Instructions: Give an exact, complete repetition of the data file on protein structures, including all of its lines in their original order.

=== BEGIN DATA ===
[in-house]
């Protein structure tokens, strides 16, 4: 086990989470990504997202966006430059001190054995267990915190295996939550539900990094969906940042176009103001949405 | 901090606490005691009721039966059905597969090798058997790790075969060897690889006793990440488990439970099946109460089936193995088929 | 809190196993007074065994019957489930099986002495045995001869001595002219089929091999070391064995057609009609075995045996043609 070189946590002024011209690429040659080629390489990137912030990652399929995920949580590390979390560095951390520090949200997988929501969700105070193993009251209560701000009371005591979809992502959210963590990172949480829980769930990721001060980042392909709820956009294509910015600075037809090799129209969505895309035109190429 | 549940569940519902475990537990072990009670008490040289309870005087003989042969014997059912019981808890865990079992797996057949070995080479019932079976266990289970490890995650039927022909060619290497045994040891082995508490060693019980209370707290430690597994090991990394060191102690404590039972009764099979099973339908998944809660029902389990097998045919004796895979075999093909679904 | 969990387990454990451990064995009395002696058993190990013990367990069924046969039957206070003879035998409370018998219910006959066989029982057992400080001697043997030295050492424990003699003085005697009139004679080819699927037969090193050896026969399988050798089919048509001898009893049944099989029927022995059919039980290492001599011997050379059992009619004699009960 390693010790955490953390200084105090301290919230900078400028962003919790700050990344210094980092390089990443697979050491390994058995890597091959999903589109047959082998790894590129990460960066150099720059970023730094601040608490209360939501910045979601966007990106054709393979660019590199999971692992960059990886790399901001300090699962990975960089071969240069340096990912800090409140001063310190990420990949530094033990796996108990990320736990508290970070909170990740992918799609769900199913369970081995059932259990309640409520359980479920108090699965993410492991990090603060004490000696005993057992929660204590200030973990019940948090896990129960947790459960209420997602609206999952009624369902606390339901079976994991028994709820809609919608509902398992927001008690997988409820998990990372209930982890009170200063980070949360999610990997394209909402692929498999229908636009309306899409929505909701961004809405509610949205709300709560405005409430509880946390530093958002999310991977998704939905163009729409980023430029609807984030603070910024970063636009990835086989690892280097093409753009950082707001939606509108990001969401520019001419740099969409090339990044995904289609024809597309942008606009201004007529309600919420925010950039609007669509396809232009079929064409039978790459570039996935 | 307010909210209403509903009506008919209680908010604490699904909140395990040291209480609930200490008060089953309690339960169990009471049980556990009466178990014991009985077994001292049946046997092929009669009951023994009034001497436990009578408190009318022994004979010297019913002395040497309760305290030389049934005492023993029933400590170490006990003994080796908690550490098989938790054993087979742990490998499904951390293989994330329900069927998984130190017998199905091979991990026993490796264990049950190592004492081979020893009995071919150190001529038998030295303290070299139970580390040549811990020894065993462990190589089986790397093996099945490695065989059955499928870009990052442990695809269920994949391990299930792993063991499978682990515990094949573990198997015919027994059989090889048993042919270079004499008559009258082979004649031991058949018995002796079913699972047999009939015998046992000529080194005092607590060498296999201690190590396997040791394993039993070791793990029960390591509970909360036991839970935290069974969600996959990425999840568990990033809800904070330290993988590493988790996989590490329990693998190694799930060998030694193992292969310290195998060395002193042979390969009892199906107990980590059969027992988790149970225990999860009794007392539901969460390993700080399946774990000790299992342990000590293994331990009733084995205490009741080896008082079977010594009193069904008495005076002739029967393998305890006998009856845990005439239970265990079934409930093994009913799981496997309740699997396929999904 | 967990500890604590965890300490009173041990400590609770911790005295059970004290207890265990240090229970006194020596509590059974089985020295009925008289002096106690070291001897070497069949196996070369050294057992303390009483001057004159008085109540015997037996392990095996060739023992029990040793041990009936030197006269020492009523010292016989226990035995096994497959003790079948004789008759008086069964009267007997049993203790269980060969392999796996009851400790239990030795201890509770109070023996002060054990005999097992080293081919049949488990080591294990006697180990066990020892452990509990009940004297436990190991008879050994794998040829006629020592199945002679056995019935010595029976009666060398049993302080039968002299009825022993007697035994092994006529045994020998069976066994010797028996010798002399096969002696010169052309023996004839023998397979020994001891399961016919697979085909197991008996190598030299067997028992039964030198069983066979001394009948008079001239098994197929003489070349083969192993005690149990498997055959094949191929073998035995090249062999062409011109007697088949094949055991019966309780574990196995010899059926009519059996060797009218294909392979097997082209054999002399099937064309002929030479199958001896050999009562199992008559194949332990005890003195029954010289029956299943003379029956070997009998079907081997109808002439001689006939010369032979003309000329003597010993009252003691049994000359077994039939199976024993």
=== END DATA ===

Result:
[in-house]
């Protein structure tokens, strides 16, 4: 086990989470990504997202966006430059001190054995267990915190295996939550539900990094969906940042176009103001949405 | 901090606490005691009721039966059905597969090798058997790790075969060897690889006793990440488990439970099946109460089936193995088929 | 809190196993007074065994019957489930099986002495045995001869001595002219089929091999070391064995057609009609075995045996043609 070189946590002024011209690429040659080629390489990137912030990652399929995920949580590390979390560095951390520090949200997988929501969700105070193993009251209560701000009371005591979809992502959210963590990172949480829980769930990721001060980042392909709820956009294509910015600075037809090799129209969505895309035109190429 | 549940569940519902475990537990072990009670008490040289309870005087003989042969014997059912019981808890865990079992797996057949070995080479019932079976266990289970490890995650039927022909060619290497045994040891082995508490060693019980209370707290430690597994090991990394060191102690404590039972009764099979099973339908998944809660029902389990097998045919004796895979075999093909679904 | 969990387990454990451990064995009395002696058993190990013990367990069924046969039957206070003879035998409370018998219910006959066989029982057992400080001697043997030295050492424990003699003085005697009139004679080819699927037969090193050896026969399988050798089919048509001898009893049944099989029927022995059919039980290492001599011997050379059992009619004699009960 390693010790955490953390200084105090301290919230900078400028962003919790700050990344210094980092390089990443697979050491390994058995890597091959999903589109047959082998790894590129990460960066150099720059970023730094601040608490209360939501910045979601966007990106054709393979660019590199999971692992960059990886790399901001300090699962990975960089071969240069340096990912800090409140001063310190990420990949530094033990796996108990990320736990508290970070909170990740992918799609769900199913369970081995059932259990309640409520359980479920108090699965993410492991990090603060004490000696005993057992929660204590200030973990019940948090896990129960947790459960209420997602609206999952009624369902606390339901079976994991028994709820809609919608509902398992927001008690997988409820998990990372209930982890009170200063980070949360999610990997394209909402692929498999229908636009309306899409929505909701961004809405509610949205709300709560405005409430509880946390530093958002999310991977998704939905163009729409980023430029609807984030603070910024970063636009990835086989690892280097093409753009950082707001939606509108990001969401520019001419740099969409090339990044995904289609024809597309942008606009201004007529309600919420925010950039609007669509396809232009079929064409039978790459570039996935 | 307010909210209403509903009506008919209680908010604490699904909140395990040291209480609930200490008060089953309690339960169990009471049980556990009466178990014991009985077994001292049946046997092929009669009951023994009034001497436990009578408190009318022994004979010297019913002395040497309760305290030389049934005492023993029933400590170490006990003994080796908690550490098989938790054993087979742990490998499904951390293989994330329900069927998984130190017998199905091979991990026993490796264990049950190592004492081979020893009995071919150190001529038998030295303290070299139970580390040549811990020894065993462990190589089986790397093996099945490695065989059955499928870009990052442990695809269920994949391990299930792993063991499978682990515990094949573990198997015919027994059989090889048993042919270079004499008559009258082979004649031991058949018995002796079913699972047999009939015998046992000529080194005092607590060498296999201690190590396997040791394993039993070791793990029960390591509970909360036991839970935290069974969600996959990425999840568990990033809800904070330290993988590493988790996989590490329990693998190694799930060998030694193992292969310290195998060395002193042979390969009892199906107990980590059969027992988790149970225990999860009794007392539901969460390993700080399946774990000790299992342990000590293994331990009733084995205490009741080896008082079977010594009193069904008495005076002739029967393998305890006998009856845990005439239970265990079934409930093994009913799981496997309740699997396929999904 | 967990500890604590965890300490009173041990400590609770911790005295059970004290207890265990240090229970006194020596509590059974089985020295009925008289002096106690070291001897070497069949196996070369050294057992303390009483001057004159008085109540015997037996392990095996060739023992029990040793041990009936030197006269020492009523010292016989226990035995096994497959003790079948004789008759008086069964009267007997049993203790269980060969392999796996009851400790239990030795201890509770109070023996002060054990005999097992080293081919049949488990080591294990006697180990066990020892452990509990009940004297436990190991008879050994794998040829006629020592199945002679056995019935010595029976009666060398049993302080039968002299009825022993007697035994092994006529045994020998069976066994010797028996010798002399096969002696010169052309023996004839023998397979020994001891399961016919697979085909197991008996190598030299067997028992039964030198069983066979001394009948008079001239098994197929003489070349083969192993005690149990498997055959094949191929073998035995090249062999062409011109007697088949094949055991019966309780574990196995010899059926009519059996060797009218294909392979097997082209054999002399099937064309002929030479199958001896050999009562199992008559194949332990005890003195029954010289029956299943003379029956070997009998079907081997109808002439001689006939010369032979003309000329003597010993009252003691049994000359077994039939199976024993």